How Your Business Can Use Technology To Its Advantage

How Your Business Can Use Technology To Its Advantage

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Businesses all need to fully embrace digital computing. There are different ways to approach going completely digital. The relevant solutions largely depend on what type of business requires them.

Here are some suggestions on how to use technology effectively to get the most out of it.

Use a Website Platform to Launch a Better Site

The latest technology allows business owners to throw out an outdated website that they struggled to manage and bring in something modern.

As a platform for websites, Format provides themes to instantly deliver a professional appearance for a new site. There’s access to a certain number of high-quality images depending on the subscription plan and the ability to put up an online store directly on the website too.

Learning how to create web page layouts is no trouble at all. There’s a drag and drop interface provided to adjust the position of page elements, as well as the ability to add new elements or remove others. The interface is designed to be intuitive and easy for non-designers to get what they want in no time at all.

Also, for businesses where they need to provide mock-ups or photographic collections, there’s a full proofing feature letting a client add notes on those they liked/disliked, select their favorites, and even download some of the photos too.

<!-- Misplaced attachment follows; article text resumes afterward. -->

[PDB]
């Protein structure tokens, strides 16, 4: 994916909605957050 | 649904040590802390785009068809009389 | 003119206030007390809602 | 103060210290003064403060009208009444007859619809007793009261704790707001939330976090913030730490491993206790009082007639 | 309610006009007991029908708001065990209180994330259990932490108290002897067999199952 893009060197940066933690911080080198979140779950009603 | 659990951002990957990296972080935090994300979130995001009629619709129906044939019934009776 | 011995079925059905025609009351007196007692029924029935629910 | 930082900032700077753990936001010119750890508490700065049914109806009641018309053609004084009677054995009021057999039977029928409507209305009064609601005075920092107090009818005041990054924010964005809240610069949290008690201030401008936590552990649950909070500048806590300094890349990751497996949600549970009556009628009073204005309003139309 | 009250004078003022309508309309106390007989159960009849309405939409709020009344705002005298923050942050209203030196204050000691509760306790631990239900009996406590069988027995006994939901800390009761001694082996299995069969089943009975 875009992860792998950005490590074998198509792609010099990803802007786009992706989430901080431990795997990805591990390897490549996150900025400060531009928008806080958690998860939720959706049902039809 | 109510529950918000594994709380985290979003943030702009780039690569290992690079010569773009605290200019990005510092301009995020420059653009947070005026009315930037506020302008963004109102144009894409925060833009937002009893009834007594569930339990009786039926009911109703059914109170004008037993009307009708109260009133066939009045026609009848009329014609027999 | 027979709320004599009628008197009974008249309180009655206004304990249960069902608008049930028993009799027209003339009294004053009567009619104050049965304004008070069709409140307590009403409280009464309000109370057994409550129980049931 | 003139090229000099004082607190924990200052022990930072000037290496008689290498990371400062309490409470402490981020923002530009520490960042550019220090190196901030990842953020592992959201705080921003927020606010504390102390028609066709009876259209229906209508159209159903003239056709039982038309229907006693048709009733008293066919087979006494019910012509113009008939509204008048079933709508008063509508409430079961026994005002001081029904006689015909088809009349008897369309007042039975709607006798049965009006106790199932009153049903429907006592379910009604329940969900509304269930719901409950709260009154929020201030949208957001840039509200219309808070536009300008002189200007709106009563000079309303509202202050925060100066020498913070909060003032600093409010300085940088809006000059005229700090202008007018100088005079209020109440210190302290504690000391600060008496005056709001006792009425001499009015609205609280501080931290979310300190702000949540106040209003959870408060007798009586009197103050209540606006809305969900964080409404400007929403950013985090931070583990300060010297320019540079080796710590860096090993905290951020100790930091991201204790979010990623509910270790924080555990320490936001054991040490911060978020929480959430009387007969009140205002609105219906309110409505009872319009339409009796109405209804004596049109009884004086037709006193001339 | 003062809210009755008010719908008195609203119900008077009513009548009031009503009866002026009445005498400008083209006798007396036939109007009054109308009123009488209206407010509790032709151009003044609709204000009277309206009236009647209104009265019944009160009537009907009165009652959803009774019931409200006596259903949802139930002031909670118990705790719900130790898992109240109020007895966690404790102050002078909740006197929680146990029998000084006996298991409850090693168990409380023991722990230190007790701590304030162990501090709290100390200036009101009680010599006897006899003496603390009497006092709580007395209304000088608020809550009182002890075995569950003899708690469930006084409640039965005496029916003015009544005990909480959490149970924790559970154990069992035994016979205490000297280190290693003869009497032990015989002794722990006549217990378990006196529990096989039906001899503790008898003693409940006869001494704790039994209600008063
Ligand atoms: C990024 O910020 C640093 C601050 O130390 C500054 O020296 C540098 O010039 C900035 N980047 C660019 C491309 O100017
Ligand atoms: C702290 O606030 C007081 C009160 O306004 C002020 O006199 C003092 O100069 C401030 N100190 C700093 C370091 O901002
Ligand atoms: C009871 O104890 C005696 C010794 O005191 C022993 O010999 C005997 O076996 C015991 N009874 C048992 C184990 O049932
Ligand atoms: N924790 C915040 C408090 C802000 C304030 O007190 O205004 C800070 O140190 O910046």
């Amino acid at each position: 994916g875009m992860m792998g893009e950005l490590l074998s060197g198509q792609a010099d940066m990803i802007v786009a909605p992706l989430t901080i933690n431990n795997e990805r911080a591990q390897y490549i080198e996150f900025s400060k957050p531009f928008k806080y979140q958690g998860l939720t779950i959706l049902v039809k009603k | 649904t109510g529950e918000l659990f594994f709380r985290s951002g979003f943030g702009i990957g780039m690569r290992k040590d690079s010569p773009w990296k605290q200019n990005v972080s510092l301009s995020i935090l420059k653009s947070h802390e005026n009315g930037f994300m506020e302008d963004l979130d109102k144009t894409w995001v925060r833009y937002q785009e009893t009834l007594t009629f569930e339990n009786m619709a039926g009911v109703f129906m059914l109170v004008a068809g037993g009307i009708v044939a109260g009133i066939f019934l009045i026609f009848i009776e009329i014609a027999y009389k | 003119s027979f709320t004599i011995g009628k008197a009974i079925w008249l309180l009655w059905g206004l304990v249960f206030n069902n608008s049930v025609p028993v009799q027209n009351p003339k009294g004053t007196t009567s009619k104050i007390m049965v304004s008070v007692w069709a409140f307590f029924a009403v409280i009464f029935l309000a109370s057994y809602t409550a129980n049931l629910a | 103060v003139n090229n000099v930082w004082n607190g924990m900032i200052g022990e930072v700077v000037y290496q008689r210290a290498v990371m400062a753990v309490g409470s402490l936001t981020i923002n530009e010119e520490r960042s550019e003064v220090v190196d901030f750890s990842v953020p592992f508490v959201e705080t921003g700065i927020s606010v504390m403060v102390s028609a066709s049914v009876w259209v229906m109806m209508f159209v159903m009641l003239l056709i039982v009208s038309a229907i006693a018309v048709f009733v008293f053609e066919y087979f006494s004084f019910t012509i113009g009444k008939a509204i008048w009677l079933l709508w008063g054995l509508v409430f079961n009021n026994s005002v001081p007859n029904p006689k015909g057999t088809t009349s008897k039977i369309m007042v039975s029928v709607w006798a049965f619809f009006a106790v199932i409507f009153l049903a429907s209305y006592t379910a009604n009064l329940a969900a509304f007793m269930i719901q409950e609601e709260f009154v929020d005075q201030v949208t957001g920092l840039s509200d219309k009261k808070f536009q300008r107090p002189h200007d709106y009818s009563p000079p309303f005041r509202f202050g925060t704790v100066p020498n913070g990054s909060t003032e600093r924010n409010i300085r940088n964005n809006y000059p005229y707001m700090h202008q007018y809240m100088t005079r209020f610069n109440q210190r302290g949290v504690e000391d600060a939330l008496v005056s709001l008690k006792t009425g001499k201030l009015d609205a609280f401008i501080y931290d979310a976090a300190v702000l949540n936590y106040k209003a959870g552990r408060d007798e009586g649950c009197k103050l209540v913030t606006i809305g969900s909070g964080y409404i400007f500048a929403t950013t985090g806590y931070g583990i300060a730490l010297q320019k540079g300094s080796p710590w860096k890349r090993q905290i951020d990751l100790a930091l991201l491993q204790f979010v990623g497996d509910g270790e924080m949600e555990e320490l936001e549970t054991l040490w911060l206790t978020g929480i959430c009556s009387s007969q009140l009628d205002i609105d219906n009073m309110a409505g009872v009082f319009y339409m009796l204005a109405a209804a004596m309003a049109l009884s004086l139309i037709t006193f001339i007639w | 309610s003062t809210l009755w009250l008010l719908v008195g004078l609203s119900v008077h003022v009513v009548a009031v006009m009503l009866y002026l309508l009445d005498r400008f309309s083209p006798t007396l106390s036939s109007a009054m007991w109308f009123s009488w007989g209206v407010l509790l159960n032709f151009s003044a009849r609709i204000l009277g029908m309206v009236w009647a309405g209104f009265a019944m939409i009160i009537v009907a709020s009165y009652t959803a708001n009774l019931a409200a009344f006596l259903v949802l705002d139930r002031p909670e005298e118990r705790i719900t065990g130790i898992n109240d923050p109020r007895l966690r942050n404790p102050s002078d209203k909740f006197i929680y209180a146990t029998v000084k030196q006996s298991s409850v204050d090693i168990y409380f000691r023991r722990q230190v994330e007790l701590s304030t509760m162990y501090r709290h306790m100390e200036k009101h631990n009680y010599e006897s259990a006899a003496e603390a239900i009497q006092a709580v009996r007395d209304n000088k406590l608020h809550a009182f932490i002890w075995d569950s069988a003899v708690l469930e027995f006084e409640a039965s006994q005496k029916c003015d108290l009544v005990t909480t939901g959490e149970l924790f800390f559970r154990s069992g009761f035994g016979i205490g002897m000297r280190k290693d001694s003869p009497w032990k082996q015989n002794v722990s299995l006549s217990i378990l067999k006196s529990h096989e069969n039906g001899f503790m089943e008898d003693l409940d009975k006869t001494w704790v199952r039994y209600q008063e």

Bring Your Own Device (BYOD)

There’s a growing trend for companies to adopt the Bring Your Own Device (BYOD for short) as a broad policy mandate. The idea is that when employees can use their own smartphone, tablet or laptop to connect to the corporate ethernet, they’re happier and more productive.

Money Saving Strategy

In terms of the cost benefits, it saves the company from having to buy and update smartphones for key employees and cover the cost of expensive corporate 4G LTE mobile data plans.

Whilst most employees will require a computer at their desk, with businesses that see many employees owning a computer already – for instance, in a wed design studio – it can become completely unnecessary to provide computing equipment beyond printers, scanners and other peripherals. Companies that run a hot desk or shared desk environment may also save money with a BYOD policy.

Security Concerns?

There are some considerations about security risks with letting employees or contractors to either come into the office and hook-up one or more of their devices, or to access the company’s network remotely via an intranet.

Protective Software

During use, for instance, a smartphone would store business login details and other sensitive information. When using their own device and choosing to leave the company (or being fired), it’s not always possible to digitally remove or overwrite this information. While the login information can get scrubbed on the network side, sensible files and other information stored on the device either in a folder or in the cache of a web browser cannot necessarily be reliably deleted.

Firewall

Not every user is sophisticated enough to have a firewall set up on their personal device that accesses company systems. This can create an indirect trojan horse into the company’s network if it’s not prevented. The business will need a security plan in place for major operating systems like Windows, Linux, Mac, Android, iOS and Windows Phone detailing what security software must be installed and how it is to be configured properly.

Unsafe Wi-Fi

Employees will need to use a Virtual Private Network to tunnel into the company’s server from outside the building. This avoids the risks of insecure internet connections because it encrypts all data streams end-to-end.